Pacing your way to happiness

Pacing your way to happiness

At The Happiness Institute I have, for quite some time now, stongly advocated the benefits of exercise, activity and also, rest and relaxation. Dating back to my clinical psychology days when I spent much time helping people managing chronic pain I’ve also advocated a strategy I call pacing – a balance between keeping active and keeping rested and refreshed. The article below summarises this approach quite well and accordingly, I’m happy to bring it to your attention.

Positive Psychology News Daily

The Importance of Active Leisure

By Kathryn Britton

Posted: 08 Feb 2008 03:25 PM CST

My husband and I took my godmother’s new dog, a 10 month old schipperke, for a long walk across Duke East Campus, as far as the statue of Sower. What pleasure this wiggling, active, curious, explorative little creature is giving my godmother! It made me wonder what positive psychology can tell us about pets in our lives. Following this curiosity led me to an article about the importance of active non-work activities in handling work-related stress.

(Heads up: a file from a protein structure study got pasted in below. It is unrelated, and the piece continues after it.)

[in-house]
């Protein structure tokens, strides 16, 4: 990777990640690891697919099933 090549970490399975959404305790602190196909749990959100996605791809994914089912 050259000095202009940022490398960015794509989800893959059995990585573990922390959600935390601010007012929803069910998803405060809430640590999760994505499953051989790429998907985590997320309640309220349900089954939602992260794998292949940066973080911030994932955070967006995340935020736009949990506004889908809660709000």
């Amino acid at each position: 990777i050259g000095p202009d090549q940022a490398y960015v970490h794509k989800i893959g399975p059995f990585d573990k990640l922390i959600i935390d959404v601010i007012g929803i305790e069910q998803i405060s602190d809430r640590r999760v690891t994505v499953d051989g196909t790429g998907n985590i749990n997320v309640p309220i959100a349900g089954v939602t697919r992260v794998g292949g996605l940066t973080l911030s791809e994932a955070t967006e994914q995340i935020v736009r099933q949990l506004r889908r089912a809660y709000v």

This article is a perfect fit for my growing concern about people who are becoming too tied to their jobs. They read and answer email at all hours. They carry Blackberries, cell phones, and pagers that keep them on short leashes. They attend meetings during the day and bring ê¢__‘–real work” home where they can concentrate. They lose any sense of boundary between their work lives and their personal lives.

More time means more productivity only up to a point. Then people get tired and drained. Their ability to innovate goes down. Their resilience suffers. They produce less. They make mistakes.

“Because energy capacity diminishes both with overuse and with underuse, we must balance energy expenditure with intermittent energy renewal.” Loehr and Schwartz, p. 11.